Abnormal Cervical Cancer Screening in Pregnancy and Preterm Delivery

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Preterm delivery is a major cause of neonatal morbidity and mortality. Human papillomavirus (HPV) infection is common in reproductive-aged women. We hypothesised that abnormal cervical cancer screening tests, as a proxy for HPV infection, would be associated with preterm delivery.


We conducted a retrospective cohort study of women delivering liveborn singletons beyond 20 weeks gestation, who had a Papanicolaou (Pap) test within 1 year prior to delivery. Women with abnormal Pap or positive high-risk HPV tests, classified as having ‘abnormal screening’, were compared with women classified as having ‘normal screening’ in bivariate analysis for overall preterm delivery at less than 37 weeks gestation. Using Poisson regression, we report unadjusted (RR) and adjusted (aRR) risk ratios for spontaneous preterm delivery due to preterm labour and preterm premature rupture of membranes.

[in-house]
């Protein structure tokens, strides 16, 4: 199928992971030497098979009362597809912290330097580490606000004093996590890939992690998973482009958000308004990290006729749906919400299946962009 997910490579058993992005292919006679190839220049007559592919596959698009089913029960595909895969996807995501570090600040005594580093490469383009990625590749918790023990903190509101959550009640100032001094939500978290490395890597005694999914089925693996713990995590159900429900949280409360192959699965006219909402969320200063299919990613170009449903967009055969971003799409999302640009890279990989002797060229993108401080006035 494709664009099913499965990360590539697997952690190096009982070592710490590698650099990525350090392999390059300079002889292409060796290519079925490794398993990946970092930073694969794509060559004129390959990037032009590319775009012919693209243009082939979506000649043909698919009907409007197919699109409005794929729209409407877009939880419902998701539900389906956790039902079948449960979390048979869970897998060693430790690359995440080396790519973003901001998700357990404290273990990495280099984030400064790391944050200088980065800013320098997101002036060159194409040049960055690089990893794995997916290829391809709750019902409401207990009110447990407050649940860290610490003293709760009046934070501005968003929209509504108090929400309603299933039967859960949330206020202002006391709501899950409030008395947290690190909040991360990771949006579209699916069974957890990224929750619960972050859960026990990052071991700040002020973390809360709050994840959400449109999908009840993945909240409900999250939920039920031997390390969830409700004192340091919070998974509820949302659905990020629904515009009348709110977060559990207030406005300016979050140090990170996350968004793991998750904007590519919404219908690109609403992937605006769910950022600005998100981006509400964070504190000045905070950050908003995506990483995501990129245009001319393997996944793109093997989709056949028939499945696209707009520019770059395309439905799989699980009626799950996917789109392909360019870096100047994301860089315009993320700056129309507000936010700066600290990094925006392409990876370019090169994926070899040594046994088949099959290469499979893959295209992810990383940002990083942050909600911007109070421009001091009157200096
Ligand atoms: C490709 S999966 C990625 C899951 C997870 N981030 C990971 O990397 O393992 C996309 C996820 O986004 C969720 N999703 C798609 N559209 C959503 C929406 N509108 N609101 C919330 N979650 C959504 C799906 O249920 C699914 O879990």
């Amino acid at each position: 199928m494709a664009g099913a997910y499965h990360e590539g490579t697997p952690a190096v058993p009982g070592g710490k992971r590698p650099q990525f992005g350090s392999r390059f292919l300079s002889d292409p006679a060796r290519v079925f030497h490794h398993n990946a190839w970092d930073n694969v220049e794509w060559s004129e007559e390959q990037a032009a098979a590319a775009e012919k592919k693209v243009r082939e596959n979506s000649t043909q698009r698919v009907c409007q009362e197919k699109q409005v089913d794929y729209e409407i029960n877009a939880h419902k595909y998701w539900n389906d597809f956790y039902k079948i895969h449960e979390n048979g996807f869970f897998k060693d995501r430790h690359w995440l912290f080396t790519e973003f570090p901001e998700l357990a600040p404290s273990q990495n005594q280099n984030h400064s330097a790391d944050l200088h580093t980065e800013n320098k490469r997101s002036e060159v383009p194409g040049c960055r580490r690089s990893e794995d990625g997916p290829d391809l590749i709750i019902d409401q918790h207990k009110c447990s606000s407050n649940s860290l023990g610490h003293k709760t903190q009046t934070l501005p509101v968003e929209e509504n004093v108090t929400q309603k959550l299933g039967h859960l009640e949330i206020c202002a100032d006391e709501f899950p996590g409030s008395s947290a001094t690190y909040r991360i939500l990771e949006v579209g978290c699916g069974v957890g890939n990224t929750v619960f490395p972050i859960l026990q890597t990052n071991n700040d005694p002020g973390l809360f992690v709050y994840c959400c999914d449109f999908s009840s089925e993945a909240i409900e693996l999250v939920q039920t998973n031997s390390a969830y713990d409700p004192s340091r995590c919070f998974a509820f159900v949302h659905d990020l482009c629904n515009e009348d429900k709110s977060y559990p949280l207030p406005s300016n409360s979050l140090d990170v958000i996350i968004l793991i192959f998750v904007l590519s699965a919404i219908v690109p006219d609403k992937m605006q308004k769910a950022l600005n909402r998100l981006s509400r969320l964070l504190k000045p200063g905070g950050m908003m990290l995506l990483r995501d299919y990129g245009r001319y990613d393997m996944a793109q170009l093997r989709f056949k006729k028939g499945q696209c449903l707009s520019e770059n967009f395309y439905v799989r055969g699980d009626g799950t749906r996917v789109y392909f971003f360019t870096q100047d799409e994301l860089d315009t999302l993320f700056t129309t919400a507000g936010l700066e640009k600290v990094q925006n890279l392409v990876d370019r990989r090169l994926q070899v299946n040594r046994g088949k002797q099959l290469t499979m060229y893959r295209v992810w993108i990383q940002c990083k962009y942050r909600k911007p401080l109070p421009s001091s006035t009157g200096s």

Among 2686 women meeting criteria for analysis, 213 (8%) had abnormal screening. Women with abnormal screening, compared with normal screening, were not more likely to deliver preterm (12.2% vs. 9.8%, RR 1.3 [95% confidence interval (CI) 0.9, 1.8], aRR 1.2 [95% CI 0.8, 1.7]). Women with abnormal screening, however, were at greater risk for spontaneous preterm delivery in unadjusted and adjusted analysis (8.9% vs. 4.5%; RR 2.0 [95% CI 1.2, 3.2], aRR 1.8 [95% CI 1.1, 2.9]).


There was no difference in risk of overall preterm delivery in women with abnormal compared with normal cervical cancer screening tests. Our data suggest, however, that abnormal screening in pregnancy may be associated with spontaneous preterm delivery.

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